NEW HAVEN, Conn. - Special agents with U.S. Immigration and Customs Enforcement's (ICE) Homeland Security Investigations (HSI) have teamed up with federal prosecutors in Connecticut to put child predators on notice regarding intensified efforts to aggressively identify, investigate and prosecute those who engage in child exploitation. The notice was coupled with a warning that there will be no refuge for child sexual predators who believe that they can pursue their perverse behavior with anonymity and impunity online.
"ICE prioritizes child exploitation cases with a firm commitment to provide the highest level of investigative support necessary to successfully prosecute them," stated Bruce M. Foucart, special agent in charge of ICE HSI in Boston. Foucart oversees ICE HSI throughout New England. "Working as a team with the U.S. Attorney's Office and our partners in law enforcement, HSI will send a clear message to the public that these types of crimes will continue to receive our undivided attention."
The U.S. Attorney for the District of Connecticut, David B. Fein issued a news release in New Haven, and promised an unwavering commitment to bring those who prey on children, particularly on the Internet, to justice.
"Because of the infinite nature of the Internet, these images will exist forever and the victims will continue to be victimized for the rest of their lives," said Fein. "We will continue to investigate these crimes and prosecute offenders constantly to protect the children in our society."
In a summary of more recent child exploitation cases in Connecticut, ICE HSI acknowledged the dedicated professionalism of the investigating agents and the successful prosecutions that have resulted in significant penalties for those who engaged in this vile behavior.
In March 2011, Jonathan Zahra, 27, of Plainville, Conn., waived his right to indictment and pleaded guilty to one federal count of manufacturing child pornography. The investigation revealed that Zahra sexually assaulted at least one child and manufactured, received, distributed and possessed child pornography. Zahra, a former employee with the Plainville Public School System, and a former mentor with Big Brothers Big Sisters in Connecticut, faces sentencing in June.
In March 2010, Joseph Rock, 41, of Old Saybrook, Conn., was sentenced to nearly seven years in prison followed by five years of supervised release for trading child pornography on the internet.
The investigation began when Rock communicated online with a target of an ICE HSI investigation into child pornography in the Fresno, Calif., area. ICE HSI agents searched his computer and discovered more than 600 images of child pornography, including images of children under the age of 12.
In April 2010, William Golia, 74, of New Haven, was sentenced to five years in prison followed by five years of supervised release after pleading guilty to possession of child pornography. ICE HSI special agents conducted a court-authorized search of Golia's residence and seized evidence that eventually revealed more than 600 images and videos of child pornography.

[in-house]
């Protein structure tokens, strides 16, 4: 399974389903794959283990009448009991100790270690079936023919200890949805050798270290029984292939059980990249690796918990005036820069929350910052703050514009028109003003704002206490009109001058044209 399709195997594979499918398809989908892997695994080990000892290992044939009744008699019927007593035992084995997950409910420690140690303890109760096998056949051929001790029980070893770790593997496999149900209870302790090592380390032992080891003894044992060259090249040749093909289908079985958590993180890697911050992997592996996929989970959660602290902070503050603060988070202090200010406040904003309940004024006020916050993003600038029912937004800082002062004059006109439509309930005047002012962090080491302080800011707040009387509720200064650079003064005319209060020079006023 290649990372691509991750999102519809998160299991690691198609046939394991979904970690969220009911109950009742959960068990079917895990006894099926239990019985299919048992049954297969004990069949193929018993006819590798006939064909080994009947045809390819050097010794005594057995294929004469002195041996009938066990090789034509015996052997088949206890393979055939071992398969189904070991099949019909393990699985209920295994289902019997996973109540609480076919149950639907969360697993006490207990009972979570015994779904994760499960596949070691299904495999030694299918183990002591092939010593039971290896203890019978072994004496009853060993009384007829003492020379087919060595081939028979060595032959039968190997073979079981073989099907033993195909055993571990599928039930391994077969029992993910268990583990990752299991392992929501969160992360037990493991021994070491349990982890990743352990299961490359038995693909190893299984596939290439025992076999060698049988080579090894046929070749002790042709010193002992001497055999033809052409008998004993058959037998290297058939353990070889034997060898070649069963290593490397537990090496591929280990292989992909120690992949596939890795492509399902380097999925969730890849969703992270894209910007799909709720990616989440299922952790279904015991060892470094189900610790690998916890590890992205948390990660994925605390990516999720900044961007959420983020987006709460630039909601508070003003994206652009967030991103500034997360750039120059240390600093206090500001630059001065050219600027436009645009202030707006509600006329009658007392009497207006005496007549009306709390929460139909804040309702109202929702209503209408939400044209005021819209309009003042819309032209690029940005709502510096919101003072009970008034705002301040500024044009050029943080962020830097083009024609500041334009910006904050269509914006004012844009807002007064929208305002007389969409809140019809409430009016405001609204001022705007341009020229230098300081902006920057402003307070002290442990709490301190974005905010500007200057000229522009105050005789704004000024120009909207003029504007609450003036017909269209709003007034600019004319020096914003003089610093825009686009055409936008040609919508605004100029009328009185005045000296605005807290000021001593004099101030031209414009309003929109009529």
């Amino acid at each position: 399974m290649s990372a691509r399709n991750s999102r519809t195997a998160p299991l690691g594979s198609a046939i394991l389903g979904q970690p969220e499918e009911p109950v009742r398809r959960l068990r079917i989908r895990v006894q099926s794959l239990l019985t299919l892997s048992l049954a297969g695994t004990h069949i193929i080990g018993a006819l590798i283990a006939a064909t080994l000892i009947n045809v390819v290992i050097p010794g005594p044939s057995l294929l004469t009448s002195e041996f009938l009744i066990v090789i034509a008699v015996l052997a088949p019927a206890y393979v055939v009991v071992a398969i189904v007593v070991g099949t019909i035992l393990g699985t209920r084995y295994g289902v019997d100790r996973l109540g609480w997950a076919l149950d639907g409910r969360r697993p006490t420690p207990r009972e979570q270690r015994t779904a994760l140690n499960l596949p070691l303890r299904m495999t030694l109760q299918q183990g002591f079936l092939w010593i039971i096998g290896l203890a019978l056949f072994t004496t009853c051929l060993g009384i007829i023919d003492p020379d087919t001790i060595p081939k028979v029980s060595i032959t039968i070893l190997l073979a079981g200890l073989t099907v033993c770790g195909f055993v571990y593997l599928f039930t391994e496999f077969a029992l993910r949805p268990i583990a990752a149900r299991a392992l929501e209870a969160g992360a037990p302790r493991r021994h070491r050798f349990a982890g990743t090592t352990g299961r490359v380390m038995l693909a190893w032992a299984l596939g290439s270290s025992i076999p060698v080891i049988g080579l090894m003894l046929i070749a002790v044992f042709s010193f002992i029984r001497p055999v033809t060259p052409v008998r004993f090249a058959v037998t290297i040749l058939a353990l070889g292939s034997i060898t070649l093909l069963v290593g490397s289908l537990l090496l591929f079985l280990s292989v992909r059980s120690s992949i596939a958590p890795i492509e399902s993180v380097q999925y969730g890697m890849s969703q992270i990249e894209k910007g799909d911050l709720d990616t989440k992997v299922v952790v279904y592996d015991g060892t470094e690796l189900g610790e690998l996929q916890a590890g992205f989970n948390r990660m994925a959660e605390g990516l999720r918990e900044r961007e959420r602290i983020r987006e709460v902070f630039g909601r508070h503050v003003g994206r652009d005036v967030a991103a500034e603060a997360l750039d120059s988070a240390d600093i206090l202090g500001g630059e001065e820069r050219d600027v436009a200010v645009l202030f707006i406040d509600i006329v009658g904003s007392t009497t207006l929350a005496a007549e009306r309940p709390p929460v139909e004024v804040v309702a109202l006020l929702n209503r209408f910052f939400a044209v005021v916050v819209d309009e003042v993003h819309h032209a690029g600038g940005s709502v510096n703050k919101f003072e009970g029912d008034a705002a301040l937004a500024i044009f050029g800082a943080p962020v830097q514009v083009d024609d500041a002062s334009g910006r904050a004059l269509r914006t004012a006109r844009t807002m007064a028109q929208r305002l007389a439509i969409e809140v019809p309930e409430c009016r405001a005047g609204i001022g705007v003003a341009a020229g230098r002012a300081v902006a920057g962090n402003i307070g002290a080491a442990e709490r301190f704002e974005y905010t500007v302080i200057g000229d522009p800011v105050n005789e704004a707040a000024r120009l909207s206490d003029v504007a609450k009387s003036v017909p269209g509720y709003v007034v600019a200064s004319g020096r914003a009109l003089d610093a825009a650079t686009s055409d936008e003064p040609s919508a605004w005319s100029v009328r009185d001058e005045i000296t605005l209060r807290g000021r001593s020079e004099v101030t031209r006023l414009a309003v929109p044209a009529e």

In July 2010, Edgardo Sensi, 53, a resident of Florida and Connecticut, pleaded guilty to possession of child pornography and sexual tourism offenses related to his sexual abuse of young girls in the United States and Nicaragua. ICE HSI agents documented several trips Sensi made to Nicaragua where he conspired with a woman to coerce a four year old child to engage in sexually explicit conduct. The records also show that Sensi videotaped sexual encounters with the woman and her daughter. Sensi is awaiting sentencing.
In December 2010, Douglas Perlitz, 40, was sentenced to nearly 20 years in prison, followed by 10 years of supervised release for sexually abusing at least eight minor children over a 10 year period in Haiti. The sentencing of Perlitz followed a guilty plea to traveling with the intent to engage in illicit sexual conduct.
Frequently, these crimes are traced internationally in coordination with the ICE HSI Cyber Crimes Center (C3). The Center's Child Exploitation Section (CES) investigates the trans-border large scale production and distribution of images of child abuse, as well as individuals who travel abroad to engage in sex with minors.
The CES employs the latest technology to collect evidence and track the activities of individuals and organized groups who sexually exploit children through the use of websites, chat rooms, newsgroups and peer-to-peer trading. These investigative activities are organized under Operation Predator, a program managed by the a nationwide ICE HSI initiative to protect children from sexual predators, including those who travel overseas for sex with minors, Internet child pornographers, criminal alien sex offenders, and child sex traffickers.
ICE encourages the public to report suspected child predators and any suspicious activity through its toll-free hotline at 1-866-DHS-2ICE. This hotline is staffed around the clock by investigators.
Suspected child sexual exploitation or missing children may be reported to the National Center for Missing and Exploited Children, an Operation Predator partner, at 1-800-843-5678 or http://www.cybertipline.com.